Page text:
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Poems Every Child Should Know by  Mary E. Burt


 

 

THE LOTOS-EATERS

[231] The main idea in "The Lotos-Eaters" is, are we justified in running away from unpleasant duties? Or, is insensibility justifiable?

Laddie, do you recollect learning this poem after we had read the story of "Odysseus"? "The struggle of the soul urged to action, but held back by the spirit of self-indulgence." These were the points we discussed. Alfred Tennyson (1809-92).

"Courage!" he said, and pointed toward the land,

"This mounting wave will roll us shoreward soon."

In the afternoon they came unto a land

In which it seemed always afternoon.

All round the coast the languid air did swoon,

Breathing like one that hath a weary dream.

Full-faced above the valley stood the moon;

And like a downward smoke, the slender stream

Along the cliff to fall and pause and fall did seem.


A land of streams! some, like a downward smoke,

Slow-dropping veils of thinnest lawn, did go;

And some thro' wavering lights and shadows broke,

Rolling a slumbrous sheet of foam below.

They saw the gleaming river seaward flow

From the inner land: far off, three mountain-tops,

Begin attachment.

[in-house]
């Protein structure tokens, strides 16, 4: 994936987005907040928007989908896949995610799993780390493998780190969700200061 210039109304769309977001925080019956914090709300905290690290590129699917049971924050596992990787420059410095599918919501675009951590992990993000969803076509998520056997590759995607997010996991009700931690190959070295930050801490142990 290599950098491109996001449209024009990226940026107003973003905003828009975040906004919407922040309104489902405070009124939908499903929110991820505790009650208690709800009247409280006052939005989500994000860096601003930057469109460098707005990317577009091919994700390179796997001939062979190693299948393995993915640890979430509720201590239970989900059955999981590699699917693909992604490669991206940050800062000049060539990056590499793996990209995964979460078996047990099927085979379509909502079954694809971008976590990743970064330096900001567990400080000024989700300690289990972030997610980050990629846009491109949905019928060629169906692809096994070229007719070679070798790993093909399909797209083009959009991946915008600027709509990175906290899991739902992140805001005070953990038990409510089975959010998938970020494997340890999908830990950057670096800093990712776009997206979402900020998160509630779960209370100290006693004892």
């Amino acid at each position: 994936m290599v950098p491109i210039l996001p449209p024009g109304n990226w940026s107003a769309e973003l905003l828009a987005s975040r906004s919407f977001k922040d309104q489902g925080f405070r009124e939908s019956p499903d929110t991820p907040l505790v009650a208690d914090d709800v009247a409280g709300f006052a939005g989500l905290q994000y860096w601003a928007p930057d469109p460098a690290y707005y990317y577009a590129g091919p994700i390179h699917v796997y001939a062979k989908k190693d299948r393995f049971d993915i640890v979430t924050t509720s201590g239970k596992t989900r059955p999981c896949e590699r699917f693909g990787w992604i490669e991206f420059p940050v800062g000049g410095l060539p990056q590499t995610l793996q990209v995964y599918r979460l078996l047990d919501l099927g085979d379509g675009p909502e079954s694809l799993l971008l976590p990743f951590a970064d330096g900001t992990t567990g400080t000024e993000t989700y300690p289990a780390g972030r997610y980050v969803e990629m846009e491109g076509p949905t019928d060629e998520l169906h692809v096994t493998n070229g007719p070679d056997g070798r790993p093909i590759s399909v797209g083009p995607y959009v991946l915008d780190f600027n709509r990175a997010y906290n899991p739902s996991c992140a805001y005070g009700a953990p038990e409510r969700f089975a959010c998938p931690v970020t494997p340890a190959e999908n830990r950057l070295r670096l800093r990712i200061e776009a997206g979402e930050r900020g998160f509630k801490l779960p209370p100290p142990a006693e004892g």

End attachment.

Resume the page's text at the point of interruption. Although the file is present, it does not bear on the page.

Three silent pinnacles of agèd snow,

Stood sunset-flush'd: and, dew'd with showery drops,

Up-clomb the shadowy pine above the woven copse.


The charmèd sunset linger'd low adown

In the red West: thro' mountain clefts the dale

[232]

Was seen far inland, and the yellow down

Border'd with palm, and many a winding vale

And meadow, set with slender galingale;

A land where all things always seem'd the same!

And round about the keel with faces pale,

Dark faces pale against that rosy flame,

The mild-eyed melancholy Lotos-eaters came.


Branches they bore of that enchanted stem,

Laden with flower and fruit, whereof they gave

To each, but whoso did receive of them,

And taste, to him the gushing of the wave

Far, far away did seem to mourn and rave

On alien shores; and if his fellow spake,

His voice was thin, as voices from the grave;

And deep-asleep he seem'd, yet all awake,

And music in his ears his beating heart did make.


They sat them down upon the yellow sand,

Between the sun and moon upon the shore;

And sweet it was to dream of Fatherland,

Of child, and wife, and slave; but evermore

Most weary seem'd the sea, weary the oar,

Weary the wandering fields of barren foam.

Then some one said, "We will return no more;"

And all at once they sang, "Our island home

Is far beyond the wave; we will no longer roam."


ALFRED TENNYSON.


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